When is a joke no longer a joke? When Kate Middleton and human tragedy is involved

Kate M MoD

The Duchess of Cambridge
Credit the MoD

We all know the story, but now it has happened we can stand back and look at the PR lessons. First, the story: on December 5th, two happy go lucky DJs Mel Greig and Michael Christian at the hitherto unknown Sydney-based radio station 2Day FM, had their scoop of a lifetime – they managed to dupe an unsuspecting nurse in a hospital to put them through the ward where the Duchess of Cambridge was undergoing treatment for severe morning sickness in the early stages of her pregnancy. She is the future Queen Consort of England – unless there’s a Republican coup – and her progeny will be the future King or Queen of England depending on sex. Continue reading

Are apologies overworked in PR? IKEA versus Apple

IKEA, founded in 1943, and one of the most successful international retailing companies, is undergoing a practical lesson in crisis management after admitting last week that political prisoners in the former East Germany laboured under cruel conditions to produce its furniture.

In May, a documentary made in Sweden – the home country of IKEA – made claims that the company had used the forced labour of political prisoners suppressed by the former head of the German Democratic Republic Honecker and his ubiquitous Stasi police to make its furniture. Continue reading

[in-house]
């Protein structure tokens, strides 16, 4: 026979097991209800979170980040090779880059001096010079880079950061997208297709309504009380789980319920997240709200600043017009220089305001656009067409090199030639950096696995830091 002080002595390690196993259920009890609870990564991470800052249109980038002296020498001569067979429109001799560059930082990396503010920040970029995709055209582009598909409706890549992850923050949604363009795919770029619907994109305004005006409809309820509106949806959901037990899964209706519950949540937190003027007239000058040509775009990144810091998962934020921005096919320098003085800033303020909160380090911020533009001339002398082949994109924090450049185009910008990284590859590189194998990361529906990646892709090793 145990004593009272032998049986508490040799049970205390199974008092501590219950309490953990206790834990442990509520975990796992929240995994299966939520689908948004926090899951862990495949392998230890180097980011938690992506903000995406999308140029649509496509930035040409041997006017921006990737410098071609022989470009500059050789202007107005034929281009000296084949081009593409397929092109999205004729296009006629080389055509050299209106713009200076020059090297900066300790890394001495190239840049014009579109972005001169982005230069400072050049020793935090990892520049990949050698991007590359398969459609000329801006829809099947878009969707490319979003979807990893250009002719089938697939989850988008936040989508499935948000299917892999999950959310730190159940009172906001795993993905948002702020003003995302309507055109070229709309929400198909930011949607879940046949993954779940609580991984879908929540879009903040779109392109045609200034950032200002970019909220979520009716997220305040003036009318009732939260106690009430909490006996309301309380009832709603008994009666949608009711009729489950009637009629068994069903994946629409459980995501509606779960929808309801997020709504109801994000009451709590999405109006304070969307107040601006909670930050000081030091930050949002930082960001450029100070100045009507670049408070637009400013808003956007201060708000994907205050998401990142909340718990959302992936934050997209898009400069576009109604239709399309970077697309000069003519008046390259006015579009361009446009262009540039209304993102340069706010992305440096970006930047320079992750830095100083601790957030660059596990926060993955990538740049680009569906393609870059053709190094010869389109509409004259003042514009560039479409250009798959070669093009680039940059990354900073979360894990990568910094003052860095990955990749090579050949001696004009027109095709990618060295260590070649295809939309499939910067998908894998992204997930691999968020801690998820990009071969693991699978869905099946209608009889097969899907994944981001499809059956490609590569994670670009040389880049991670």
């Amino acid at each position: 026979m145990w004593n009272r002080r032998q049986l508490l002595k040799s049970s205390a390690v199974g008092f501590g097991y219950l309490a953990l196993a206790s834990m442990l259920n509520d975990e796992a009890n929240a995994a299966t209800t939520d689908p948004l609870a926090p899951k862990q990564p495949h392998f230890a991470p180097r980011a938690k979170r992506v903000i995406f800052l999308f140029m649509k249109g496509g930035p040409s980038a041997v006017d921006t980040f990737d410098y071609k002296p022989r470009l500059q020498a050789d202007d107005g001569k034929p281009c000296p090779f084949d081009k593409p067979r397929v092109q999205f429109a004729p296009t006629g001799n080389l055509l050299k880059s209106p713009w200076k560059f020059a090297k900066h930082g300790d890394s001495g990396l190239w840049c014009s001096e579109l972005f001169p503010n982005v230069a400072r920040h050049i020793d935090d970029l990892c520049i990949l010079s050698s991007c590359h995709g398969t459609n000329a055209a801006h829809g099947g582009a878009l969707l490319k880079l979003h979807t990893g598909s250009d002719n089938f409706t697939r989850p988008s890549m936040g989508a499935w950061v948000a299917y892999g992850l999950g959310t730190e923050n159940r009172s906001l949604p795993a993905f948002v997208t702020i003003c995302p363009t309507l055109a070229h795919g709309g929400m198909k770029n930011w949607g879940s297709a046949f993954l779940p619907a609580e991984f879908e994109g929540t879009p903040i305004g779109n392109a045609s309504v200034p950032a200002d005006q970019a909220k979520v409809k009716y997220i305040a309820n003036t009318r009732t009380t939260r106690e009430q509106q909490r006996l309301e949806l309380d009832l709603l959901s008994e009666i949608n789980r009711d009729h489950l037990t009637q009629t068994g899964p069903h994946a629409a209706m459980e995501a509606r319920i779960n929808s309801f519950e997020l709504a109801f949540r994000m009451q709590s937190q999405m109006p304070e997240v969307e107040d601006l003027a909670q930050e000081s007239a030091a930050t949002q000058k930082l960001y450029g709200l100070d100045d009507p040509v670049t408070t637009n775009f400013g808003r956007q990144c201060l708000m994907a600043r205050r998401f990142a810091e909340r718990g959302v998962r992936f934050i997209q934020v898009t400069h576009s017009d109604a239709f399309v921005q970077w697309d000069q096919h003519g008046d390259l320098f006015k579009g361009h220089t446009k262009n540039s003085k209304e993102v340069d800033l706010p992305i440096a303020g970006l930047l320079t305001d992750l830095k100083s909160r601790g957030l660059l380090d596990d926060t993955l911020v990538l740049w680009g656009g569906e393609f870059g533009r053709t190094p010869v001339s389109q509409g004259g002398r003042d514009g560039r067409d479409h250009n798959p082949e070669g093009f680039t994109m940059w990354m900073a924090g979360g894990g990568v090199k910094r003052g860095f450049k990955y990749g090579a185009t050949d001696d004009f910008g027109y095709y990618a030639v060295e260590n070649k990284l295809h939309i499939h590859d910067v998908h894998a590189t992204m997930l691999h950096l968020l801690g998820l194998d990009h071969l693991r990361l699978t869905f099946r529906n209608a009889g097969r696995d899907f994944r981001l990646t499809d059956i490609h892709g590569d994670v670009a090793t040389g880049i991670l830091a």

Petraeus’ tactical retreat: an almost flawless execution

Gen. David Petraeus
Photo by Hector Alejandro

Normally, nothing provokes more ludicrous and hysterical behaviour from our public figures than sex scandals. Bill Clinton famously queried the definition of the word “is” to defend his contrary statements on Monica Lewinsky. Newt Gingrich used allegations made against him by a former wife to launch an uncharacteristically terse attack on CNN.

The Petraeus affair, in contrast, has so far managed to stay relatively clean-cut – at least for Petraeus himself. Continue reading